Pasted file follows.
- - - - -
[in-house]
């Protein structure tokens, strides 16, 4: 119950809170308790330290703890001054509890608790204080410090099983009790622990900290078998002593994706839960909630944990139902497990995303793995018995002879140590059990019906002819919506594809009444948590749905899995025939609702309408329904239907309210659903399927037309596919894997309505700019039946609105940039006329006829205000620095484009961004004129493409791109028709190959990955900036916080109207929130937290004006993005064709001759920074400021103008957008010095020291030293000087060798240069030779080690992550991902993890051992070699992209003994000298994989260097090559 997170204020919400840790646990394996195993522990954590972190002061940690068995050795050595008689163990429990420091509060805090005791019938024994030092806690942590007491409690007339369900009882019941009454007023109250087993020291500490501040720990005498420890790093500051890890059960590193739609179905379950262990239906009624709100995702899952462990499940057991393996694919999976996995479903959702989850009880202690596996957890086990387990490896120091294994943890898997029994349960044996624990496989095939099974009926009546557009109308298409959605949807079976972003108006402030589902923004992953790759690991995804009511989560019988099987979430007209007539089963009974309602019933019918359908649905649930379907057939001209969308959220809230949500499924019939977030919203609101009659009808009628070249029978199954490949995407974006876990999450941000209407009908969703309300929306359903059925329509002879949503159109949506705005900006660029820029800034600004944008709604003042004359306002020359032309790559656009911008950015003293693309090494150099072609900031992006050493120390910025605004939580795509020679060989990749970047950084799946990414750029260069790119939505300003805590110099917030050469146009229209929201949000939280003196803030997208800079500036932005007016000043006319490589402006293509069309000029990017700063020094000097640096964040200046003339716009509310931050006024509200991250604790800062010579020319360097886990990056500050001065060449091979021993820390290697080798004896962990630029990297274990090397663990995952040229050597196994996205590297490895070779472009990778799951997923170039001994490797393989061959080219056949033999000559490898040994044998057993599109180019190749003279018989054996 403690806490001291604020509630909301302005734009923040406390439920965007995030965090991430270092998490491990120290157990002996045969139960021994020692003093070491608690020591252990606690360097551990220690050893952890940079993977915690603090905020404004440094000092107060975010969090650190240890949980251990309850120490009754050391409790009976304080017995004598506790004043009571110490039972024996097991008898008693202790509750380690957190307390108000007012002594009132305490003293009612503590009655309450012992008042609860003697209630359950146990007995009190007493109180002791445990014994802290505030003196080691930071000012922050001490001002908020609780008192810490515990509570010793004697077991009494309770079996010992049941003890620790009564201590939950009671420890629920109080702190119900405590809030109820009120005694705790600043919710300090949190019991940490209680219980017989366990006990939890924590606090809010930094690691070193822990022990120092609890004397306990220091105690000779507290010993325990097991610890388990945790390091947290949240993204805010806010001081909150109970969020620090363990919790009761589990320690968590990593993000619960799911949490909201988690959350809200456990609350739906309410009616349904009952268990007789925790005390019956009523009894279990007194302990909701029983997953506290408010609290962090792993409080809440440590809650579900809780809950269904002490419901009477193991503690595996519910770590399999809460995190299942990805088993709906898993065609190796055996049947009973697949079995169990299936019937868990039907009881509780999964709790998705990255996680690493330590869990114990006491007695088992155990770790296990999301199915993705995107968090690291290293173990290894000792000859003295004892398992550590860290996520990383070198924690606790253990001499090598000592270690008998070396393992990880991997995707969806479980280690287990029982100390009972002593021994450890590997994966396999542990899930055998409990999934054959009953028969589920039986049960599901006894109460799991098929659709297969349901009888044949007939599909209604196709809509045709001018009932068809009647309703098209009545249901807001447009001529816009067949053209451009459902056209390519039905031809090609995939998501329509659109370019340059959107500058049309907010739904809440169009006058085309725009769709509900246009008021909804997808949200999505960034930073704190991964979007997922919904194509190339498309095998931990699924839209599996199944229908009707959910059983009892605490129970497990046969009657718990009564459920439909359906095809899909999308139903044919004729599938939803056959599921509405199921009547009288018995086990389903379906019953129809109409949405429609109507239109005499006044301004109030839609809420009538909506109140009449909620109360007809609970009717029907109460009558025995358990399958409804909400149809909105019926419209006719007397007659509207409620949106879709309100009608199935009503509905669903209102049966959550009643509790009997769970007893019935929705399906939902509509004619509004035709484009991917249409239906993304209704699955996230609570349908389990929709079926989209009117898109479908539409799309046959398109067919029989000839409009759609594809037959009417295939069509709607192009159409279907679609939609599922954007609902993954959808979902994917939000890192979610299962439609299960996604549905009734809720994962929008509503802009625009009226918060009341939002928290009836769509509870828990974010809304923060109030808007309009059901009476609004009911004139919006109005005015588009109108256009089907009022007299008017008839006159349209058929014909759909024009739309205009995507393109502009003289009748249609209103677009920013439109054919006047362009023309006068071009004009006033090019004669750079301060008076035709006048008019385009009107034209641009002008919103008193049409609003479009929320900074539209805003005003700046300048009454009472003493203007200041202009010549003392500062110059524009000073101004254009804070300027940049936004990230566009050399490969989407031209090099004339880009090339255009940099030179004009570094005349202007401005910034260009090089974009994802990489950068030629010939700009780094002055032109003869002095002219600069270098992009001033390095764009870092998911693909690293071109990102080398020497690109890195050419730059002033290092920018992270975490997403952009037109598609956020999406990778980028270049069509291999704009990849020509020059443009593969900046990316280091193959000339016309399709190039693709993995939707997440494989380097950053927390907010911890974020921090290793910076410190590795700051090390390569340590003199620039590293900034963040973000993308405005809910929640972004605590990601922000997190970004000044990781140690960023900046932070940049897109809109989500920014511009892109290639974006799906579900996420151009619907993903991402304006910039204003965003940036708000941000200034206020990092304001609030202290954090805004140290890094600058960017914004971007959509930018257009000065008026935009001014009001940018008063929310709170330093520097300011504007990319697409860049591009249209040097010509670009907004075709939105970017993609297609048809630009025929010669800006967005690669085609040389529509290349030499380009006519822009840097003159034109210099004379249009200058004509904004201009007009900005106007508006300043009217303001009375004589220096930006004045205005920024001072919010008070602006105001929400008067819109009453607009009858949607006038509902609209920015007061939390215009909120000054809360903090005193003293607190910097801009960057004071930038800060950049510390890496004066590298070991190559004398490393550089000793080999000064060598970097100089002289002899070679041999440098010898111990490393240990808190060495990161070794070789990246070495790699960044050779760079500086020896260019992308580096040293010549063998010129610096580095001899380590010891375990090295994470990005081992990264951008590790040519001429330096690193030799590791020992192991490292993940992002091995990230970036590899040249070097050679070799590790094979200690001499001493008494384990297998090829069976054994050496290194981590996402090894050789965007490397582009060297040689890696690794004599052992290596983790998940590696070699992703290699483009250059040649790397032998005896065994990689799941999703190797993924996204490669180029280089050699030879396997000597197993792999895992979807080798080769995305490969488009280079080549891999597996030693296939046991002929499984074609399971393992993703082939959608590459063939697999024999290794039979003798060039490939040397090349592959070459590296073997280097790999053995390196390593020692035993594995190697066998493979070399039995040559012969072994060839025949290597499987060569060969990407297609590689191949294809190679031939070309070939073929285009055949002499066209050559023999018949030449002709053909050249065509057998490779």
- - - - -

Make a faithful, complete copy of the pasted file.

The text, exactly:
[in-house]
């Protein structure tokens, strides 16, 4: 119950809170308790330290703890001054509890608790204080410090099983009790622990900290078998002593994706839960909630944990139902497990995303793995018995002879140590059990019906002819919506594809009444948590749905899995025939609702309408329904239907309210659903399927037309596919894997309505700019039946609105940039006329006829205000620095484009961004004129493409791109028709190959990955900036916080109207929130937290004006993005064709001759920074400021103008957008010095020291030293000087060798240069030779080690992550991902993890051992070699992209003994000298994989260097090559 997170204020919400840790646990394996195993522990954590972190002061940690068995050795050595008689163990429990420091509060805090005791019938024994030092806690942590007491409690007339369900009882019941009454007023109250087993020291500490501040720990005498420890790093500051890890059960590193739609179905379950262990239906009624709100995702899952462990499940057991393996694919999976996995479903959702989850009880202690596996957890086990387990490896120091294994943890898997029994349960044996624990496989095939099974009926009546557009109308298409959605949807079976972003108006402030589902923004992953790759690991995804009511989560019988099987979430007209007539089963009974309602019933019918359908649905649930379907057939001209969308959220809230949500499924019939977030919203609101009659009808009628070249029978199954490949995407974006876990999450941000209407009908969703309300929306359903059925329509002879949503159109949506705005900006660029820029800034600004944008709604003042004359306002020359032309790559656009911008950015003293693309090494150099072609900031992006050493120390910025605004939580795509020679060989990749970047950084799946990414750029260069790119939505300003805590110099917030050469146009229209929201949000939280003196803030997208800079500036932005007016000043006319490589402006293509069309000029990017700063020094000097640096964040200046003339716009509310931050006024509200991250604790800062010579020319360097886990990056500050001065060449091979021993820390290697080798004896962990630029990297274990090397663990995952040229050597196994996205590297490895070779472009990778799951997923170039001994490797393989061959080219056949033999000559490898040994044998057993599109180019190749003279018989054996 403690806490001291604020509630909301302005734009923040406390439920965007995030965090991430270092998490491990120290157990002996045969139960021994020692003093070491608690020591252990606690360097551990220690050893952890940079993977915690603090905020404004440094000092107060975010969090650190240890949980251990309850120490009754050391409790009976304080017995004598506790004043009571110490039972024996097991008898008693202790509750380690957190307390108000007012002594009132305490003293009612503590009655309450012992008042609860003697209630359950146990007995009190007493109180002791445990014994802290505030003196080691930071000012922050001490001002908020609780008192810490515990509570010793004697077991009494309770079996010992049941003890620790009564201590939950009671420890629920109080702190119900405590809030109820009120005694705790600043919710300090949190019991940490209680219980017989366990006990939890924590606090809010930094690691070193822990022990120092609890004397306990220091105690000779507290010993325990097991610890388990945790390091947290949240993204805010806010001081909150109970969020620090363990919790009761589990320690968590990593993000619960799911949490909201988690959350809200456990609350739906309410009616349904009952268990007789925790005390019956009523009894279990007194302990909701029983997953506290408010609290962090792993409080809440440590809650579900809780809950269904002490419901009477193991503690595996519910770590399999809460995190299942990805088993709906898993065609190796055996049947009973697949079995169990299936019937868990039907009881509780999964709790998705990255996680690493330590869990114990006491007695088992155990770790296990999301199915993705995107968090690291290293173990290894000792000859003295004892398992550590860290996520990383070198924690606790253990001499090598000592270690008998070396393992990880991997995707969806479980280690287990029982100390009972002593021994450890590997994966396999542990899930055998409990999934054959009953028969589920039986049960599901006894109460799991098929659709297969349901009888044949007939599909209604196709809509045709001018009932068809009647309703098209009545249901807001447009001529816009067949053209451009459902056209390519039905031809090609995939998501329509659109370019340059959107500058049309907010739904809440169009006058085309725009769709509900246009008021909804997808949200999505960034930073704190991964979007997922919904194509190339498309095998931990699924839209599996199944229908009707959910059983009892605490129970497990046969009657718990009564459920439909359906095809899909999308139903044919004729599938939803056959599921509405199921009547009288018995086990389903379906019953129809109409949405429609109507239109005499006044301004109030839609809420009538909506109140009449909620109360007809609970009717029907109460009558025995358990399958409804909400149809909105019926419209006719007397007659509207409620949106879709309100009608199935009503509905669903209102049966959550009643509790009997769970007893019935929705399906939902509509004619509004035709484009991917249409239906993304209704699955996230609570349908389990929709079926989209009117898109479908539409799309046959398109067919029989000839409009759609594809037959009417295939069509709607192009159409279907679609939609599922954007609902993954959808979902994917939000890192979610299962439609299960996604549905009734809720994962929008509503802009625009009226918060009341939002928290009836769509509870828990974010809304923060109030808007309009059901009476609004009911004139919006109005005015588009109108256009089907009022007299008017008839006159349209058929014909759909024009739309205009995507393109502009003289009748249609209103677009920013439109054919006047362009023309006068071009004009006033090019004669750079301060008076035709006048008019385009009107034209641009002008919103008193049409609003479009929320900074539209805003005003700046300048009454009472003493203007200041202009010549003392500062110059524009000073101004254009804070300027940049936004990230566009050399490969989407031209090099004339880009090339255009940099030179004009570094005349202007401005910034260009090089974009994802990489950068030629010939700009780094002055032109003869002095002219600069270098992009001033390095764009870092998911693909690293071109990102080398020497690109890195050419730059002033290092920018992270975490997403952009037109598609956020999406990778980028270049069509291999704009990849020509020059443009593969900046990316280091193959000339016309399709190039693709993995939707997440494989380097950053927390907010911890974020921090290793910076410190590795700051090390390569340590003199620039590293900034963040973000993308405005809910929640972004605590990601922000997190970004000044990781140690960023900046932070940049897109809109989500920014511009892109290639974006799906579900996420151009619907993903991402304006910039204003965003940036708000941000200034206020990092304001609030202290954090805004140290890094600058960017914004971007959509930018257009000065008026935009001014009001940018008063929310709170330093520097300011504007990319697409860049591009249209040097010509670009907004075709939105970017993609297609048809630009025929010669800006967005690669085609040389529509290349030499380009006519822009840097003159034109210099004379249009200058004509904004201009007009900005106007508006300043009217303001009375004589220096930006004045205005920024001072919010008070602006105001929400008067819109009453607009009858949607006038509902609209920015007061939390215009909120000054809360903090005193003293607190910097801009960057004071930038800060950049510390890496004066590298070991190559004398490393550089000793080999000064060598970097100089002289002899070679041999440098010898111990490393240990808190060495990161070794070789990246070495790699960044050779760079500086020896260019992308580096040293010549063998010129610096580095001899380590010891375990090295994470990005081992990264951008590790040519001429330096690193030799590791020992192991490292993940992002091995990230970036590899040249070097050679070799590790094979200690001499001493008494384990297998090829069976054994050496290194981590996402090894050789965007490397582009060297040689890696690794004599052992290596983790998940590696070699992703290699483009250059040649790397032998005896065994990689799941999703190797993924996204490669180029280089050699030879396997000597197993792999895992979807080798080769995305490969488009280079080549891999597996030693296939046991002929499984074609399971393992993703082939959608590459063939697999024999290794039979003798060039490939040397090349592959070459590296073997280097790999053995390196390593020692035993594995190697066998493979070399039995040559012969072994060839025949290597499987060569060969990407297609590689191949294809190679031939070309070939073929285009055949002499066209050559023999018949030449002709053909050249065509057998490779």